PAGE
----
On this rather arduous return journey, I’m taking the opportunity to reflect on the many experiences of the past three adventurous months.
Visiting 13 cities in seven countries, I’m in awe about how global is our “village”. How did I observe this reality? A few examples:
Family matters everywhere! The customs and rituals may differ, but, children provide purpose for those fortunate to have them and sometimes become the chance for parents to realize their hopes and possibilities. In one Chinese family I visited, one little boy has two educated parents and four grandparents who are each committed to making his life better than theirs has been. It’s too early to tell what the impact will be of the new policy of more-than-one-child-per-family.
Education is considered the ticket to a better life even if it means sacrifices in the pursuit. With that specific purpose in mind, Oprah plus others such as Bill and Melinda Gates need to be applauded for their commitments to education in places where it’s not readily available but will surely provide benefit!
In most cultures, travel is considered to be a form of intellectual pursuit. Ironically, it does not seem to be regarded in the same way for many Americans.
Some form of “religion” or spiritual pursuit is observed whether practiced formally or informally. In Asian countries, the almost inbred rituals of especially Buddhists and Hindus, that even includes ancestor worship defies even governmental discouragement. I’ve become especially interested in how indistinguishable religion and culture are in those countries. As you, reader may have observed, going to Mass in different places with different languages represented “home away from home”.
Additionally, the need to “feed the soul” whether in a religious or spiritual mode leads to the creation of beautiful gardens, lovely poetry, excellent culinary expressions, etc., that ever serve both the giver and the receiver.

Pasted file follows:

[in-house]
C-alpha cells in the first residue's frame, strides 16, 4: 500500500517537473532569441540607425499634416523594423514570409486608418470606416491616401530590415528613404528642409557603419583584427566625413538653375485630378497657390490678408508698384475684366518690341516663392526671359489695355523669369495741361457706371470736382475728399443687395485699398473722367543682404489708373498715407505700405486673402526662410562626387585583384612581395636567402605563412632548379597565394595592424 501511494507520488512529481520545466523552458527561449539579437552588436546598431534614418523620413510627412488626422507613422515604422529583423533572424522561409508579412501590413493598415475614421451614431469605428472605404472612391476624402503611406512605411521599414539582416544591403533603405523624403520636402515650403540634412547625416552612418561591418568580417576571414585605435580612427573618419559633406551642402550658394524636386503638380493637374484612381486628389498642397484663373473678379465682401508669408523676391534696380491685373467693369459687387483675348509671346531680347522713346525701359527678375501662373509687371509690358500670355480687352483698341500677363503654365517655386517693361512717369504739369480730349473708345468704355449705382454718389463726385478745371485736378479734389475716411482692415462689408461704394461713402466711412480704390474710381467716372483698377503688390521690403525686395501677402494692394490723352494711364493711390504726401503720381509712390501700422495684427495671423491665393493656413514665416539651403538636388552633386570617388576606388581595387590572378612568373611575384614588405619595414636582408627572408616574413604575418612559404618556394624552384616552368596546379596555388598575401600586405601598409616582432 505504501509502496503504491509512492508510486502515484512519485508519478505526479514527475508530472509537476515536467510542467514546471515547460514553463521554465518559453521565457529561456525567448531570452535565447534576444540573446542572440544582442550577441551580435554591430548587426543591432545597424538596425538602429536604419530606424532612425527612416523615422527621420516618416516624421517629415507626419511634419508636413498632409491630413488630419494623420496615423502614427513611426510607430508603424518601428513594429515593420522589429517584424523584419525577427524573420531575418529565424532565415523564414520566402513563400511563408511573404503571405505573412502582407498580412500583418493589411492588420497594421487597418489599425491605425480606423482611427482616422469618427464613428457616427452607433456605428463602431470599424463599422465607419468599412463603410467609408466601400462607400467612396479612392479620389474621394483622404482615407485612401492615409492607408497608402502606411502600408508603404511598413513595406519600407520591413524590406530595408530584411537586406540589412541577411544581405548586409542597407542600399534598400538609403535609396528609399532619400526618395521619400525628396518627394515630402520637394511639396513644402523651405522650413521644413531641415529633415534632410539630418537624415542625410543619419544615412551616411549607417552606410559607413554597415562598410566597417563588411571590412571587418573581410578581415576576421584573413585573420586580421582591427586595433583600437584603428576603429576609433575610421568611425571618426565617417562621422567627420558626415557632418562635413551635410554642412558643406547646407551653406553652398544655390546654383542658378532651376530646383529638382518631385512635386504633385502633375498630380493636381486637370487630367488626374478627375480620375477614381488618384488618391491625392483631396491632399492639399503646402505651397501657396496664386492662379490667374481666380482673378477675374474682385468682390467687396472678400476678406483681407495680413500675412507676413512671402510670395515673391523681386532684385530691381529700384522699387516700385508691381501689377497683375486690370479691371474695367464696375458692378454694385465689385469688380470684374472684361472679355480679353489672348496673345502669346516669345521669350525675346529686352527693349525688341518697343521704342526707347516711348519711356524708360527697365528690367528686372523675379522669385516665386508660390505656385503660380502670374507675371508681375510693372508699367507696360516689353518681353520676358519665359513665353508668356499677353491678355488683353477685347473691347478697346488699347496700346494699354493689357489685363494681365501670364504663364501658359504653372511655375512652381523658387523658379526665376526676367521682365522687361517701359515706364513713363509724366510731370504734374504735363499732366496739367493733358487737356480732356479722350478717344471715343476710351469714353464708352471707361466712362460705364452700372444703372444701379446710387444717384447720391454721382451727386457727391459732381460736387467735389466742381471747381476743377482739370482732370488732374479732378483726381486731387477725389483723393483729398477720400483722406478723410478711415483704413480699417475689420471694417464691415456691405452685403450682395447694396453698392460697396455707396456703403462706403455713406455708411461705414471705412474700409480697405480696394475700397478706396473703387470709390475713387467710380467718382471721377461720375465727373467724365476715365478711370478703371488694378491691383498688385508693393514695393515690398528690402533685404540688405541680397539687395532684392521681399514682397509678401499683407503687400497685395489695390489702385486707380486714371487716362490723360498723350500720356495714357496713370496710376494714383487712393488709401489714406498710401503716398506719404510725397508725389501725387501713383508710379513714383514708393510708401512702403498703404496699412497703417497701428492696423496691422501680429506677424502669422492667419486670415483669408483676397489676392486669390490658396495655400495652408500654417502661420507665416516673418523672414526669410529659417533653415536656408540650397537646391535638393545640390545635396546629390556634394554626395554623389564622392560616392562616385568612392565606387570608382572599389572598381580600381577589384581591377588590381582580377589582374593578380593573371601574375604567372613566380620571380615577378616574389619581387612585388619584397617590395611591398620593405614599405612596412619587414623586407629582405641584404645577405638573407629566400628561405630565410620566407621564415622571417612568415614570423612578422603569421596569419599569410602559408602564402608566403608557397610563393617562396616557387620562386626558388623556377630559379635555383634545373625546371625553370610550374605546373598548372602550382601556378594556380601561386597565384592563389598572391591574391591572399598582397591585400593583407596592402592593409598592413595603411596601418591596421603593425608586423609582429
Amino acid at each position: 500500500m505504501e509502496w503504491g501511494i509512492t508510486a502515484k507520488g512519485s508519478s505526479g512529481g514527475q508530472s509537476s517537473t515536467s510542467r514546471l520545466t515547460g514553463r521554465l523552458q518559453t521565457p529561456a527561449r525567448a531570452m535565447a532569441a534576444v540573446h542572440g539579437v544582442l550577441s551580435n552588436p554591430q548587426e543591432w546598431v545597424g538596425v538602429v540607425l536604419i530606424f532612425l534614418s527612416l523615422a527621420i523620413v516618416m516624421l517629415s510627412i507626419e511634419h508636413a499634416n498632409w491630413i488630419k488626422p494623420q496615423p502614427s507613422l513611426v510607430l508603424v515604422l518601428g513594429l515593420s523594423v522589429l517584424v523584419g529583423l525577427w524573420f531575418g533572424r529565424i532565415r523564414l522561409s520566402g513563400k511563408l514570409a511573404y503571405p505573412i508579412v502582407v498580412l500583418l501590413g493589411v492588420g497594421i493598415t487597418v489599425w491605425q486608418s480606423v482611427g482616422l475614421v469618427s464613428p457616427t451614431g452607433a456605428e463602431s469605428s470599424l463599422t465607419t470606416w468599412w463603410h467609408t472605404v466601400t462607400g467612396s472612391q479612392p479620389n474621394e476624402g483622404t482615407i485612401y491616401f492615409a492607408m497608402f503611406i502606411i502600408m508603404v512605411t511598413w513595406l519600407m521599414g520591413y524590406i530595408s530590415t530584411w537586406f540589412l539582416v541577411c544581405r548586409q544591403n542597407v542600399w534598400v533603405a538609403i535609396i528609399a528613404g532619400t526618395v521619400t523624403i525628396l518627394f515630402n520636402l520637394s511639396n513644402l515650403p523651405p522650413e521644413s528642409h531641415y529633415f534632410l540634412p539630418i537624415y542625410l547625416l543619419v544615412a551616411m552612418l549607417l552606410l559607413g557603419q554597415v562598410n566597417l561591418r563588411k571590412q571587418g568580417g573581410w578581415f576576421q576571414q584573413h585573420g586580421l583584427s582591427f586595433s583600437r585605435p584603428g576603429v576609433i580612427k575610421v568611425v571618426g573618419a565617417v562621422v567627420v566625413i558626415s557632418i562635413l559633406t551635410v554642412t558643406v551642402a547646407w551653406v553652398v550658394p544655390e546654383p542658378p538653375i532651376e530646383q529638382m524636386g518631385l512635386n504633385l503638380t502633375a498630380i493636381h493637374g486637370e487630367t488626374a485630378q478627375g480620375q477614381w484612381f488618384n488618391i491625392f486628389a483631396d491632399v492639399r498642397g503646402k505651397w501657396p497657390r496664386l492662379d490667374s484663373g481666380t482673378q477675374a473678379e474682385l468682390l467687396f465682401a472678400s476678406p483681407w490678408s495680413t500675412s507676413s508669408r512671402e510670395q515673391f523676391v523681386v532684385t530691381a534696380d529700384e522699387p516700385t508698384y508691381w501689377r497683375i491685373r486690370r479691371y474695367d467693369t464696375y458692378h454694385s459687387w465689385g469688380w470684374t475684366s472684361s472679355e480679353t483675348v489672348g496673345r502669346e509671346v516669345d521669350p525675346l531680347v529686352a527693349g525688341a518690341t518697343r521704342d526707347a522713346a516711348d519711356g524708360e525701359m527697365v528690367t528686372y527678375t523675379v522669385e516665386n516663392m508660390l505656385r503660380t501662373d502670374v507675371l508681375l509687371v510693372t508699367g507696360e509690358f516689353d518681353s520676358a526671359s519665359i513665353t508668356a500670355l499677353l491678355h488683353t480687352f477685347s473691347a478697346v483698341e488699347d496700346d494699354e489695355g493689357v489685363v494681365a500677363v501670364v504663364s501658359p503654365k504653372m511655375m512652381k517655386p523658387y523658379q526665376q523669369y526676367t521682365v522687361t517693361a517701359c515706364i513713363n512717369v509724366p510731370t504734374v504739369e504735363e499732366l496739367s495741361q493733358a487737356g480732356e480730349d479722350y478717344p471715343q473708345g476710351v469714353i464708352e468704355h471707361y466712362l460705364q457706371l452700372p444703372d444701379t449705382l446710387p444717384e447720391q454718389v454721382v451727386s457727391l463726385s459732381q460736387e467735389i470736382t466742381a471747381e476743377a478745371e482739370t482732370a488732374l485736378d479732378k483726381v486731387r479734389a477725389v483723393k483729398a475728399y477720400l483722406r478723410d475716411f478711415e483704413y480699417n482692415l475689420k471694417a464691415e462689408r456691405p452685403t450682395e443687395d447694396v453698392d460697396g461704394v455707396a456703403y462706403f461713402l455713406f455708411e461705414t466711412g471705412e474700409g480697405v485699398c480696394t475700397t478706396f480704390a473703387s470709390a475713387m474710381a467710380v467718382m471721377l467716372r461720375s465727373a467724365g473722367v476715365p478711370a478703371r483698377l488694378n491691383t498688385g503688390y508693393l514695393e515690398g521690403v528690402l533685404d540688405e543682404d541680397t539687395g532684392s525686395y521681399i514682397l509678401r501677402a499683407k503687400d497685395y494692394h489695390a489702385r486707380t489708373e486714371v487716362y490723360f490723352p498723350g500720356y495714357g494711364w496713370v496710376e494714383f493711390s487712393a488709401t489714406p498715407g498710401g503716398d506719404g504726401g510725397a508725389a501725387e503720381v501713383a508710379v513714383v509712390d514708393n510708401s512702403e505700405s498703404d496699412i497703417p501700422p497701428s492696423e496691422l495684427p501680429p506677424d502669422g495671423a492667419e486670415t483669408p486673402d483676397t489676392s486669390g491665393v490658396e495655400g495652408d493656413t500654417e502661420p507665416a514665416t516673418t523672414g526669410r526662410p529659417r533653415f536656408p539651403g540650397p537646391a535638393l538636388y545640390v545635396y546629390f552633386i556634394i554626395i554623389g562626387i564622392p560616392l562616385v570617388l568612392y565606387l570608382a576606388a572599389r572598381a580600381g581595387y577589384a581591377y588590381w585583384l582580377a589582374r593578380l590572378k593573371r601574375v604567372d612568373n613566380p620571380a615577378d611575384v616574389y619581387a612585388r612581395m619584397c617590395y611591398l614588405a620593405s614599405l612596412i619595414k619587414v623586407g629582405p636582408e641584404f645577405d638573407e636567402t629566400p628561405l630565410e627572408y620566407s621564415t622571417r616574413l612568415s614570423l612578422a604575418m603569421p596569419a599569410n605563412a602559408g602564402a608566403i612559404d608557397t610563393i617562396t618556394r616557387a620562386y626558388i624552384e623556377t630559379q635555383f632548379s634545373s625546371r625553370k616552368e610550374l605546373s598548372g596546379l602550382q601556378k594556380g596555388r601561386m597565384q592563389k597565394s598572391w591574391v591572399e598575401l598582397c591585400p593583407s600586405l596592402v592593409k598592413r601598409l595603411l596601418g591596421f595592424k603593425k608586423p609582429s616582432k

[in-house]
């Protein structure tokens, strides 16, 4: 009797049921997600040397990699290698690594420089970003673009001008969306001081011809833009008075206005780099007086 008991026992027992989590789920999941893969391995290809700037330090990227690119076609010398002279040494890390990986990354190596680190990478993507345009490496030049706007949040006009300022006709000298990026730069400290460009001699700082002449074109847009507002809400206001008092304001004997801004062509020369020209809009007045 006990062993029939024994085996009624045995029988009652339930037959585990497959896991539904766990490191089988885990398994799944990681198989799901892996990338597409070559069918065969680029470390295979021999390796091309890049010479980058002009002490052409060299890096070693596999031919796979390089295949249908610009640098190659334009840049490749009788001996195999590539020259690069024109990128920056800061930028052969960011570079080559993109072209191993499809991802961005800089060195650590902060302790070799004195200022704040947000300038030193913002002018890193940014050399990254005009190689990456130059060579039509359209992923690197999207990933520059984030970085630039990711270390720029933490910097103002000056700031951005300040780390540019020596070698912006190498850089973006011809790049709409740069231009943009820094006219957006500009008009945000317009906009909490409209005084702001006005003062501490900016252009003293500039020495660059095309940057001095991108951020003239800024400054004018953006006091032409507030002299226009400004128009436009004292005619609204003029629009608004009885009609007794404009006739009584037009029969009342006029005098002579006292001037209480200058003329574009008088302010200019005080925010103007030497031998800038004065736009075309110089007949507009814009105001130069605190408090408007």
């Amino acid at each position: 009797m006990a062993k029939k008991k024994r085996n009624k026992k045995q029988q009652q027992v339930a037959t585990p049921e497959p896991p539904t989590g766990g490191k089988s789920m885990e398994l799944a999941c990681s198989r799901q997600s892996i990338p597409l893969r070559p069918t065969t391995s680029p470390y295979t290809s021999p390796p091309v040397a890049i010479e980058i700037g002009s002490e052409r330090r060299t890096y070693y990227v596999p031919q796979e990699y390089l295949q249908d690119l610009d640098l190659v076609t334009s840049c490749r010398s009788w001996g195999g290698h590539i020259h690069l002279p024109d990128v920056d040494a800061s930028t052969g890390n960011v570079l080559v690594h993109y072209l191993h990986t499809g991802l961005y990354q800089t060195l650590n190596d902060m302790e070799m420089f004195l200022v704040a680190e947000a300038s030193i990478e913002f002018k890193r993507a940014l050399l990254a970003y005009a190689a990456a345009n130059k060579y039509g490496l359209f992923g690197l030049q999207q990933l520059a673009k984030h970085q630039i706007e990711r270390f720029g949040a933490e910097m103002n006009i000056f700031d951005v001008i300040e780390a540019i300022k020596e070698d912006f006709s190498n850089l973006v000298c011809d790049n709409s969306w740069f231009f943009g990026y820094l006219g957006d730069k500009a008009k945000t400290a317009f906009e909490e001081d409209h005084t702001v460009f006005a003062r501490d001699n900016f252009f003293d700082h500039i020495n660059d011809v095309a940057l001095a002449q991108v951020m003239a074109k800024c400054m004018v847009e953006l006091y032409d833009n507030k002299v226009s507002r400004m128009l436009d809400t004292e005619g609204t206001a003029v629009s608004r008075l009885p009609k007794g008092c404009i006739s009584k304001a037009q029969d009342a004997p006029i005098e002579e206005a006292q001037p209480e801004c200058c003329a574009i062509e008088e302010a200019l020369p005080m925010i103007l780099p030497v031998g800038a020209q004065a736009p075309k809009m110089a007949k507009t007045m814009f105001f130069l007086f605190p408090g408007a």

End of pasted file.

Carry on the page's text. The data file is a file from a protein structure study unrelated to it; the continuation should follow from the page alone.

“Breaking bread” together, whatever is on the table and however it is accessed (fork, chopsticks, fingers, etc.) provides the opportunity for sharing and caring with people we value. I love this reality!
Clothing styles are becoming more relaxed and more similar. Even the long, rather straight hair look for women is “everywhere”. Additionally, it was interesting to note how many men on television don’t wear ties and how the dress for women on television is less and less “professional” (even in the states). Now, my preferences are showing.
The use (to overuse!) of words and phrases such as “no worries” and “amazing” are just that, “amazing”!
The following photos provide chronology with a periodic touch of serendipity:
Magnificent Maui—I never became tired of the view from condo.
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Notice the clever title of this restaurant.
Tactful Tokyo—Order and efficiency provide the stability for the impressive possibilities that are becoming realities.
Kultural Kyoto—Progress has strong ties to the treasured cultural places and traditions.
Bustling Beijing—Unique buildings use feng shui to honor their own tradition as they construct buildings to compete in the financial arena.
Honorable Hong Kong—In addition to their rich history and notable progress, the non-stop designer stores, the most massive Apple store in the world and non-stop activity, Asians love to hang out their wash
and also honor their spiritual traditions.
Jostling Jakarta—The capital of Indonesia is intensely passionate in its combination of traditional and modern. The spires of the cathedral demonstrate their love of their history as well as their commitment to the future. (Their recent outrage with Tony Abbott of Australia was interesting to follow locally.)